Friday, September 16, 2005

Mississippi's Attorney General wants to tear apart the foundation of contract law

The Mississippi Attorney General is playing politics with live ammunition here; Mississippi attorney general sues 5 insurance firms:

Attorney General Jim Hood sued in state court in Jackson, Miss., alleging
that the insurance companies are skirting claims by insisting that damage to
homes was caused by flooding, which isn't covered under homeowner policies.
If this goes through, it has major ramifications for the insurance industry, contract law and the economy in general.

Everyone else also knows that insurance companies don't cover floods. That's one of the reasons Congress developed the National Flood Insurance Program (NFIP):

The National Flood Insurance Program (NFIP) is a federally subsidized program authorized by Congress in 1968 to protect property owners who, up to that time, were unable to secure flood insurance through the private insurance industry. The program is administered by the Department of Homeland Security’s Federal Emergency Management Agency (FEMA).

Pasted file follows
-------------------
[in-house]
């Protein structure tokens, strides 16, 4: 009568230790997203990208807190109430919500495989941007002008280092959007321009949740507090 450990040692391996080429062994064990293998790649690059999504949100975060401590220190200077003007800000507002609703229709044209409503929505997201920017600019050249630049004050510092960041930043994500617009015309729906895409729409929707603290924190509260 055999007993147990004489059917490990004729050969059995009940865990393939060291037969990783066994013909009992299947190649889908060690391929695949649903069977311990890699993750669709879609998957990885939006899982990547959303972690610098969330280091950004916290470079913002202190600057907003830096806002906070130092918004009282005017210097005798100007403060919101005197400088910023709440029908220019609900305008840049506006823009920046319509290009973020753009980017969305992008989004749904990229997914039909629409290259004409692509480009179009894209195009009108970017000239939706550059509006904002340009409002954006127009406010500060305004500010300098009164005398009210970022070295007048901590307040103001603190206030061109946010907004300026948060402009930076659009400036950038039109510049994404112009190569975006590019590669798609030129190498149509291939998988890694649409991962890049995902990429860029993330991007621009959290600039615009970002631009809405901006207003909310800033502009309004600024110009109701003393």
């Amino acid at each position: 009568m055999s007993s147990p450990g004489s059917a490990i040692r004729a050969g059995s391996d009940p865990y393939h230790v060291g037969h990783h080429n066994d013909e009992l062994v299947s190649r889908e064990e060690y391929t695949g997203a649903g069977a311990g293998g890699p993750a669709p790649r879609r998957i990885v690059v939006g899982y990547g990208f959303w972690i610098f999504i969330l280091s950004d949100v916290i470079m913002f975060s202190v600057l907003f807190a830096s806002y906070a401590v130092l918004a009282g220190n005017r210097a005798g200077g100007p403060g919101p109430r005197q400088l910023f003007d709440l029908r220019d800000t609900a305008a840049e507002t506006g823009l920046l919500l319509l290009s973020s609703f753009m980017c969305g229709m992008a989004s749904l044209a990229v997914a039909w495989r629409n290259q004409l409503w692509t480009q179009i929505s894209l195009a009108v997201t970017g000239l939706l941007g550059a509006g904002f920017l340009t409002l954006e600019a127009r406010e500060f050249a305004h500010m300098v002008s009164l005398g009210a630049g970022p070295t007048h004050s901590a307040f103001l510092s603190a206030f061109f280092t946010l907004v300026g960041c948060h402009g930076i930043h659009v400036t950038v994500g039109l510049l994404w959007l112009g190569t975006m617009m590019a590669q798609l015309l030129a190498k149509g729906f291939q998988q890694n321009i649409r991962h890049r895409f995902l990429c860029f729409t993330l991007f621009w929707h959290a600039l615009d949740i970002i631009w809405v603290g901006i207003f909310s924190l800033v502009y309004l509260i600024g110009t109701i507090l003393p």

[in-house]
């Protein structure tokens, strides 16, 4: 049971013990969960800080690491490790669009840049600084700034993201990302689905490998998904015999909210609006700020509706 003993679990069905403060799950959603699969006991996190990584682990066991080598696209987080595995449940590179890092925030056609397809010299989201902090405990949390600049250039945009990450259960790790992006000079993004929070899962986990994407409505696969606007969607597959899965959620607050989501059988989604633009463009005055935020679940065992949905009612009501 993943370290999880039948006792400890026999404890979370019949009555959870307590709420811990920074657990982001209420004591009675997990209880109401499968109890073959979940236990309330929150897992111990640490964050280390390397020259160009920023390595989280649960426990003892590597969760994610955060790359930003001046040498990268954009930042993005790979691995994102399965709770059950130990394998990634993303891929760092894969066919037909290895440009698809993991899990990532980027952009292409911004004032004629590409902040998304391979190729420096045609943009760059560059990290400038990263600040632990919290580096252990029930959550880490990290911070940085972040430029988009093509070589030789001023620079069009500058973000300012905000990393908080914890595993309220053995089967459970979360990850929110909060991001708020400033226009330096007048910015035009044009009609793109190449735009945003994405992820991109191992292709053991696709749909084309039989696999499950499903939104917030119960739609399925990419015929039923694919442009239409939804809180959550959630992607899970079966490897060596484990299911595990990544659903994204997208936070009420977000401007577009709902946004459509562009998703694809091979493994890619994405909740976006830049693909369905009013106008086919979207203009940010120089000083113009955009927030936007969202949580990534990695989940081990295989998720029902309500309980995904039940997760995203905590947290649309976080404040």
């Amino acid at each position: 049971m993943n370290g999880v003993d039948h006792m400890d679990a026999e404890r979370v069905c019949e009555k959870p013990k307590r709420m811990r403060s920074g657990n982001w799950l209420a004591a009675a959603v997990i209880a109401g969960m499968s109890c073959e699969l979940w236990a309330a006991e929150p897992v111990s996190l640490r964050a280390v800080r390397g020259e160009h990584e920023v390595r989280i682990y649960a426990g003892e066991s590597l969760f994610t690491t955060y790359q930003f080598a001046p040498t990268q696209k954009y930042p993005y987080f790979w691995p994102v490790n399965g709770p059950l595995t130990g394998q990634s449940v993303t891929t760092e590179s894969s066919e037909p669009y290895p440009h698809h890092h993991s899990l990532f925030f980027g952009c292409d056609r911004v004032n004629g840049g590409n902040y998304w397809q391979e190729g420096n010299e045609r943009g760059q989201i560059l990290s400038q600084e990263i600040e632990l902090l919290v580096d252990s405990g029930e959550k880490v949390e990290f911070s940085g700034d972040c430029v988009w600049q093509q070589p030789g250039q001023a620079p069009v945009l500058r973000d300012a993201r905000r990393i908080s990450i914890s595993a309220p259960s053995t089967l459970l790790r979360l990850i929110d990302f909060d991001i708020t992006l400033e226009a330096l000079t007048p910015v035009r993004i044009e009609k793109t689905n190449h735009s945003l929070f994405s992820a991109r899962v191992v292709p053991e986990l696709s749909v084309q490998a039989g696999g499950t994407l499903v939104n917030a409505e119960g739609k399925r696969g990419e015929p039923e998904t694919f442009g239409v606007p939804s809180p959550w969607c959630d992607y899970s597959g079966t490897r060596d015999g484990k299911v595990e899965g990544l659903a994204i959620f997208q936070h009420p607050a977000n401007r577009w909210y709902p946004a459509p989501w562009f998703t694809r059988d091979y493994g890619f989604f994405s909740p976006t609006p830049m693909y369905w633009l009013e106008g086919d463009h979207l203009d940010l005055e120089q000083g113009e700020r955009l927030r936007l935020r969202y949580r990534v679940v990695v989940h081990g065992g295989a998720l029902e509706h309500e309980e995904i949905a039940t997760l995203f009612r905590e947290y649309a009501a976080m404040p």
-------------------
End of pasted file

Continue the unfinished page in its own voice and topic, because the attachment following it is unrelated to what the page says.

They were "unable to secure flood insurance through the private insurance industry" because the private insurance industry wasn't offering it!


When your home is flooded, it can lead to financial ruin if you don't have the proper insurance. And note this: A basic homeowners policy won't cover your flood damage! You need flood insurance — a special policy backed by the federal government, with cooperation from local communities and private insurance companies.

About 200 insurance companies, possibly including the company that already handles your homeowners or auto insurance, write and service flood insurance policies for the government, which finances the program through premiums.
The Mississippi Attorney General already knows this; so one can just assume that his efforts are nothing short of political grandstanding.


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